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Thursday, 12 May 1921

Senator ELLIOTT (Victoria) .- I move -

That proposed new section 123p be left out.

Senator Benny - Do you not believe in the Minister having power over his documents?

Senator ELLIOTT - He has the power now,, and I do not agree with any enlargement of it. It has been held that where it is contrary to public policy to produce documents the Minister has ample power to refuse to do so.

Senator PEARCE - This is to prevent an officer producing them without the Minister's consent.

Senator ELLIOTT - I presume the officers are all under the Minister's direction, and he can interfere.

Senator Pearce - Before the Minister can interfere, the damage may be done. There has been one case in which an officer produced in Court a document without the consent of the Minister.

Senator ELLIOTT - That is a matter of internal administration. It should be understood that no officer may produce any such document without the Minister's express consent.

Senator Foster - Can an officer refuse to obey a subpoena of the Court?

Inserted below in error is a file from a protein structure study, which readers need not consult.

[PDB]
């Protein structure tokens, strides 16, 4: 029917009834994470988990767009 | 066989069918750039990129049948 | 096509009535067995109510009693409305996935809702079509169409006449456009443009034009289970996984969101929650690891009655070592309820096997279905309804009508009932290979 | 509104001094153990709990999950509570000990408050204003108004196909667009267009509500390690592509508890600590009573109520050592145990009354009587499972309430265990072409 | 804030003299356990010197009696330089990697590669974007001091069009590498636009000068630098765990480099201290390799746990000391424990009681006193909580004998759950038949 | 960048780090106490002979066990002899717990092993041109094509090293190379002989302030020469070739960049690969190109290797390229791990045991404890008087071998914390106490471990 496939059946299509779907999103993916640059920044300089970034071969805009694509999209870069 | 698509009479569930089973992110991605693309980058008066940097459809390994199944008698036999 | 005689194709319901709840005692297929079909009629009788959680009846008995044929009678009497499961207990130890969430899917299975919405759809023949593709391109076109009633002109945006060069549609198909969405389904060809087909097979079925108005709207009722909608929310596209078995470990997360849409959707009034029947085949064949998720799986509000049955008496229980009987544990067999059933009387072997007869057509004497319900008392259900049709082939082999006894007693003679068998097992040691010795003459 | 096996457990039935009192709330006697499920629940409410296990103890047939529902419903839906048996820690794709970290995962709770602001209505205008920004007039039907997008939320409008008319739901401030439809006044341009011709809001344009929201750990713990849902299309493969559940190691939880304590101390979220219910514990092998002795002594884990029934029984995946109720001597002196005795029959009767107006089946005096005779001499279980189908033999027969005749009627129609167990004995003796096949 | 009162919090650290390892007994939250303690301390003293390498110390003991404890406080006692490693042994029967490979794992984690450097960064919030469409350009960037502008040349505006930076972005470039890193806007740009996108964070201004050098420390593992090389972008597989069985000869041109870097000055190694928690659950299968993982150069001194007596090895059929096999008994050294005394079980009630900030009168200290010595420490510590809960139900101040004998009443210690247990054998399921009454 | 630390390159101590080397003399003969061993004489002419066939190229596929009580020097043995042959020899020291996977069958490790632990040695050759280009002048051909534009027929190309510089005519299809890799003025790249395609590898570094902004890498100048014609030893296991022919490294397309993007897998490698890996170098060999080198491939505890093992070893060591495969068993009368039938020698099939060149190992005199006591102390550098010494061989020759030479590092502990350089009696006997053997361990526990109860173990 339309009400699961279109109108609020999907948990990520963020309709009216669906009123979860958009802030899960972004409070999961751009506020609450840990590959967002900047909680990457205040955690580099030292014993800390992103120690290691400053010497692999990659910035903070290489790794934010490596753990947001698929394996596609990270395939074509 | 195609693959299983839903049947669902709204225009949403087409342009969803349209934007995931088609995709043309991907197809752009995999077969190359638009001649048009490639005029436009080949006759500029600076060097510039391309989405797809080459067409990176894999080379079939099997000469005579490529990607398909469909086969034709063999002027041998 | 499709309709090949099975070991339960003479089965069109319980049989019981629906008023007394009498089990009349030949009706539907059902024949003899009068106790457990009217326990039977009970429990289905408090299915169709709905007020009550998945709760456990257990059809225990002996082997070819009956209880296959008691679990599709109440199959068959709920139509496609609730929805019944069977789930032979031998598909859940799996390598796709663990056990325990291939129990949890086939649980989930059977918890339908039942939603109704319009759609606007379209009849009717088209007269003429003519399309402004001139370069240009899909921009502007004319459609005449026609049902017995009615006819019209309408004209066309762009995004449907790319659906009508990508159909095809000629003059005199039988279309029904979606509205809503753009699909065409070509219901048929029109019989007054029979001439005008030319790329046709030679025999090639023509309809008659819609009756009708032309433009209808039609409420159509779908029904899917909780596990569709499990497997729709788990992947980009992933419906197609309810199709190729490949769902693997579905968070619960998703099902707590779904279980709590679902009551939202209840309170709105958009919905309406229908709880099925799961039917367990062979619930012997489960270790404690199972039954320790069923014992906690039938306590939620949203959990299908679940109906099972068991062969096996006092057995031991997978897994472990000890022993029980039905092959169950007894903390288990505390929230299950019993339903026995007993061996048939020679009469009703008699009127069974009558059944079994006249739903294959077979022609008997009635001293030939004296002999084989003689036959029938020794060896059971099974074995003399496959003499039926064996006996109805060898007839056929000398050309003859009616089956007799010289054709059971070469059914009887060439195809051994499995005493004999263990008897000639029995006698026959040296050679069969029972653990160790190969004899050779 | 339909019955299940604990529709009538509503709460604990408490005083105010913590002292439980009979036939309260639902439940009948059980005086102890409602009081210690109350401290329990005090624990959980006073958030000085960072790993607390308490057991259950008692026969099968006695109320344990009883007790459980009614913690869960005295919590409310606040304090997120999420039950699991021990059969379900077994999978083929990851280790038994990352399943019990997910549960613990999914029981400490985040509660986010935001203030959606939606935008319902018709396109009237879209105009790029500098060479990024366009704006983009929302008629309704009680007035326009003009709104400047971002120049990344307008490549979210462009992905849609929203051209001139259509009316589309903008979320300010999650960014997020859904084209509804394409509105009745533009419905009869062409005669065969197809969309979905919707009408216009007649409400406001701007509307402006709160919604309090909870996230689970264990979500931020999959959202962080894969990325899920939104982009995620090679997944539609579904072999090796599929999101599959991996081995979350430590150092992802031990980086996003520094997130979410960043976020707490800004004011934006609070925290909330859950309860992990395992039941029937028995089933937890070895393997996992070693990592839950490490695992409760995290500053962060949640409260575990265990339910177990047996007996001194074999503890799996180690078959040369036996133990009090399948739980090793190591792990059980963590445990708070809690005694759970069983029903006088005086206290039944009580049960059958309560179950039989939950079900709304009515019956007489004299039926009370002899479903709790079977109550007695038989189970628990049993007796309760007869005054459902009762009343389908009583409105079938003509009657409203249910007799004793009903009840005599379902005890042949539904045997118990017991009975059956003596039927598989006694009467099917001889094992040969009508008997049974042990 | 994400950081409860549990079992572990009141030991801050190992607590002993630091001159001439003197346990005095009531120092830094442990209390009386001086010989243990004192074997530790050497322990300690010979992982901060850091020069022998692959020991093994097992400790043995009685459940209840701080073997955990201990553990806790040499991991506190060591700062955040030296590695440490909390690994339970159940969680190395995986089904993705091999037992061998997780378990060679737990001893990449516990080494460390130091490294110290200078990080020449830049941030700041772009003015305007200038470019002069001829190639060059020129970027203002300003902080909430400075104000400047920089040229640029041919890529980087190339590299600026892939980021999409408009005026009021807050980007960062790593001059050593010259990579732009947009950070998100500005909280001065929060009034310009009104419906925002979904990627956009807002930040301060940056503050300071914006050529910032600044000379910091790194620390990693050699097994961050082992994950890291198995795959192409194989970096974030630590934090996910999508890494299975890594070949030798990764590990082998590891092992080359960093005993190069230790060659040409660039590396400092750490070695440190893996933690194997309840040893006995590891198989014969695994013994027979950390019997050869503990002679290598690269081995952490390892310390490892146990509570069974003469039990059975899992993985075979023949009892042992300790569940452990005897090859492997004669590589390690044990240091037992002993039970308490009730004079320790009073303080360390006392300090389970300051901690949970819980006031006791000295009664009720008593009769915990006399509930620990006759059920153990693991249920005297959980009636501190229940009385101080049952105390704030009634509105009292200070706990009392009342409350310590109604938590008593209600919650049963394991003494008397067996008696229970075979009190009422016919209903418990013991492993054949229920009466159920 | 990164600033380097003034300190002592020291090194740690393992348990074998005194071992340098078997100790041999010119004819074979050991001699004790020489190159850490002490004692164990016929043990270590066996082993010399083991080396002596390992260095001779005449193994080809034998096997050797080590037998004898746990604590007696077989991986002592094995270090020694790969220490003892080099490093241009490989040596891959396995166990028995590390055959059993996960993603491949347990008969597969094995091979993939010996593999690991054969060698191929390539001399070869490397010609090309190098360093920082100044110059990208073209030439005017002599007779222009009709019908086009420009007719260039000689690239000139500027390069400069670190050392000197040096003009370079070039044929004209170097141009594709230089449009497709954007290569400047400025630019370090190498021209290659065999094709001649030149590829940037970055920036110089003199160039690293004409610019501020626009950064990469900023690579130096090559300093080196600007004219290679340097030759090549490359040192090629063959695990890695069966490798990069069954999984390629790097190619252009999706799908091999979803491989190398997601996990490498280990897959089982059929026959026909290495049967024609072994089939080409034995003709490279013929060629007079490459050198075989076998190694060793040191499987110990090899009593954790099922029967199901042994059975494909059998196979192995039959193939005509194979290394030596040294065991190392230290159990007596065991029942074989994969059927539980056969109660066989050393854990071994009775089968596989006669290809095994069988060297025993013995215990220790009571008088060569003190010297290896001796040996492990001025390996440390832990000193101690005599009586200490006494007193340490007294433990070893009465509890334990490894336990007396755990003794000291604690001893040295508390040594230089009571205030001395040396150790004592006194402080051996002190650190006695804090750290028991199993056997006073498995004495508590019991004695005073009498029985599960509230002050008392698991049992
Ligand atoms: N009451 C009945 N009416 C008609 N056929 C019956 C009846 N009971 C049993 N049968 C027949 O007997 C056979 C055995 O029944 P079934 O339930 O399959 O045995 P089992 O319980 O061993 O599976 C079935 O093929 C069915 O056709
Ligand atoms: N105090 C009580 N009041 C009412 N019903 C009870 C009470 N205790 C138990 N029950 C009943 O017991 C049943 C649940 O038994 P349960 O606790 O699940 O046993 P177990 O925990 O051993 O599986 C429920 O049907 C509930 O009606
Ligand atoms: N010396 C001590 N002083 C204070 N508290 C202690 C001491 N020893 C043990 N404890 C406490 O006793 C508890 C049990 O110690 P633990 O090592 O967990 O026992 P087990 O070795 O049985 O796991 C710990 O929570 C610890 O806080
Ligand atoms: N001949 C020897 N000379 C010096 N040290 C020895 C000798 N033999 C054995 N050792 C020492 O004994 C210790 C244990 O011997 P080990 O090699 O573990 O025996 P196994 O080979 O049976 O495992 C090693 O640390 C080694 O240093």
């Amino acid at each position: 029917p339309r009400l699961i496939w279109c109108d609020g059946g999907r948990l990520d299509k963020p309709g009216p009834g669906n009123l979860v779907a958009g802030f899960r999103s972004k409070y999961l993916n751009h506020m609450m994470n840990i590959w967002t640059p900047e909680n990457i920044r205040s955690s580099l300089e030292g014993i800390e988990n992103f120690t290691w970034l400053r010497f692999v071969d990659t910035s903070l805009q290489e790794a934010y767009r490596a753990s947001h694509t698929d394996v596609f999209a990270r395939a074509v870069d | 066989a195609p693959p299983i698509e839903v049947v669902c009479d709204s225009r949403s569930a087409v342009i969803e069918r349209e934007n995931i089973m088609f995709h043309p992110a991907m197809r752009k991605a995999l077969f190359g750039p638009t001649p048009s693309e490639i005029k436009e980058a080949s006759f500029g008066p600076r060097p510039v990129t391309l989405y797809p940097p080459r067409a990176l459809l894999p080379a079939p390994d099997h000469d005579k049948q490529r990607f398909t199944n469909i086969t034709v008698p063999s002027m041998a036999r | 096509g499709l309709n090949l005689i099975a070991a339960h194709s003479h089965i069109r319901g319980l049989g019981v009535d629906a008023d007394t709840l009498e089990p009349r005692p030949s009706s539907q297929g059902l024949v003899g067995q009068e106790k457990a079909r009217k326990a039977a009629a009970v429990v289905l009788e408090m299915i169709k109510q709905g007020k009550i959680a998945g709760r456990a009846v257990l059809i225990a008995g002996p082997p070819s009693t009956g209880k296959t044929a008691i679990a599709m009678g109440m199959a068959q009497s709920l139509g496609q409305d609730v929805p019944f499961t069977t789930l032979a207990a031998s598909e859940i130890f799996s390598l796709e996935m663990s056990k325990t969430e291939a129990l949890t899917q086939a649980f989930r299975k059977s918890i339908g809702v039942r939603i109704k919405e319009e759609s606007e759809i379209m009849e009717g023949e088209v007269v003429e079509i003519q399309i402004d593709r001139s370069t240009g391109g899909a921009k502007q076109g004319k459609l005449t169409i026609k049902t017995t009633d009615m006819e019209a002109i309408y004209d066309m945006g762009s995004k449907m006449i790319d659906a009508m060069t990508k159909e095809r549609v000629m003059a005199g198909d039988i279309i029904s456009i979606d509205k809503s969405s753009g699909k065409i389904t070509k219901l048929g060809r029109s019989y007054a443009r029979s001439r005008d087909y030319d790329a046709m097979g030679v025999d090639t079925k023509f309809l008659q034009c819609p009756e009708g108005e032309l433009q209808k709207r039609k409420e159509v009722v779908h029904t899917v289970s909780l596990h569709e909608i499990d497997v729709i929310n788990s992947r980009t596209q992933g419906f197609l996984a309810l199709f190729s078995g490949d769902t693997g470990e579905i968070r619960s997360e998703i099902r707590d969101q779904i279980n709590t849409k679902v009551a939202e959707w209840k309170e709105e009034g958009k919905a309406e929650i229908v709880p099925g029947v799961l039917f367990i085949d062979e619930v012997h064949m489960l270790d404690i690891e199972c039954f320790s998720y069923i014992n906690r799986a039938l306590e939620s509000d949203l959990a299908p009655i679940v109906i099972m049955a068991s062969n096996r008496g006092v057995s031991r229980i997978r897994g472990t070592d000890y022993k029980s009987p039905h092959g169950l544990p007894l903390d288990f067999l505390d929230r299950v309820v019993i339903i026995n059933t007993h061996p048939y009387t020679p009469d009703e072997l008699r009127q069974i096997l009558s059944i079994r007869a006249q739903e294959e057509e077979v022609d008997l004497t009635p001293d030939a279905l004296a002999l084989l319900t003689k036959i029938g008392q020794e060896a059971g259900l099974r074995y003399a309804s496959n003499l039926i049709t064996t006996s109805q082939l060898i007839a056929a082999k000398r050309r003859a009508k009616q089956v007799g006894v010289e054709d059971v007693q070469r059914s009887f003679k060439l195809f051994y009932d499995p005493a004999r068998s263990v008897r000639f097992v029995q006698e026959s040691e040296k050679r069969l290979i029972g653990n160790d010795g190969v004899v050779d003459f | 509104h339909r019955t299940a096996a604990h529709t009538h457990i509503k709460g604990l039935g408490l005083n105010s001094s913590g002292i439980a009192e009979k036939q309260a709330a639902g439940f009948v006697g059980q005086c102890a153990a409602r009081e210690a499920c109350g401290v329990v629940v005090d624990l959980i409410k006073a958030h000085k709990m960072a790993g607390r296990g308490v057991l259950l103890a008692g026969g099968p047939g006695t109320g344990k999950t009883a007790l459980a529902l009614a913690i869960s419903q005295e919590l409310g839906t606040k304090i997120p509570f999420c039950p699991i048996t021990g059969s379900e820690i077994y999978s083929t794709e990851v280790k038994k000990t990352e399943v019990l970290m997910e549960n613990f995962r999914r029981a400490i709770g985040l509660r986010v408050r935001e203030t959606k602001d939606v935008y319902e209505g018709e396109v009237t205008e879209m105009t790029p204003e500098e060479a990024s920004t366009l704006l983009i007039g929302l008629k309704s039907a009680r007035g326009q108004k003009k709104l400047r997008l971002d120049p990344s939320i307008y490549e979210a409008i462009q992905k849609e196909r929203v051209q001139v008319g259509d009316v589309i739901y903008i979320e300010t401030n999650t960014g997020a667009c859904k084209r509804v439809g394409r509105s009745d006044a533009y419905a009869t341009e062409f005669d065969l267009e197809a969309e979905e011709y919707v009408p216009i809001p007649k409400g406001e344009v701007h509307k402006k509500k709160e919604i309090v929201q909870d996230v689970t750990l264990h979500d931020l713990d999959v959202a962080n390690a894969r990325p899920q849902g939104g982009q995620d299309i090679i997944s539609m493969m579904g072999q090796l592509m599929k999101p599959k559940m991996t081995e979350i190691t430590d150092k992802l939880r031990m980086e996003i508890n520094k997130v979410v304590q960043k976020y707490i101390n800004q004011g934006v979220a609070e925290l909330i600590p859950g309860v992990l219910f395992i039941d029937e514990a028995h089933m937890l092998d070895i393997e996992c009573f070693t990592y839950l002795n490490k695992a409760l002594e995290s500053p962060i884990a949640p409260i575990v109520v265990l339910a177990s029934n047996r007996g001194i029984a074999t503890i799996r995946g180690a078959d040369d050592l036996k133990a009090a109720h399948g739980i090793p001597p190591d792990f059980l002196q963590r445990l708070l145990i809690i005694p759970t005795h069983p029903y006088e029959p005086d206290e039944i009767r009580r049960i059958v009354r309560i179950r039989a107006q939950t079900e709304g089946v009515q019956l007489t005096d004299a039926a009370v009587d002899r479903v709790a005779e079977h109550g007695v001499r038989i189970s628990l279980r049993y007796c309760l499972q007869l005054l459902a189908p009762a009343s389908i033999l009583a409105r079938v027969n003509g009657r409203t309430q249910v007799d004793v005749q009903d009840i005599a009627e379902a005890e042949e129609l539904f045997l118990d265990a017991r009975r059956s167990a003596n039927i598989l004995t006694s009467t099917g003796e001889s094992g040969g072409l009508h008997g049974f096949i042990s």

Senator ELLIOTT - If the Minister interfered and represented to the Court that the production of a document was contrary to public policy, the Court would accept his assurance right away.

Senator FOSTER - If the clause is passed, it may save the expense of issuing subpoenas.

Senator-Pearce- We have to engage counsel to appear in every case where we are subpoenaed.

Senator ELLIOTT - In every proper case, the Minister ought to appear and obtain the consent of the Court to refuse to produce the document. I am decidedly against enlarging the Minister's . powers in the way proposed. All sorts of questions may arise hereafter, where it may be absolutely essential, in order to establish an officer's character, that he should have the right to ask for the production of .the official records of his conduct.

Senator Cox - It may be the other way round in a good. many, cases.

Senator ELLIOTT - It may; but we ought to stand by the common law on the subject, which has been established by long usage in Great Britain, where, I believe, no such power as we are now asked to give has been taken.

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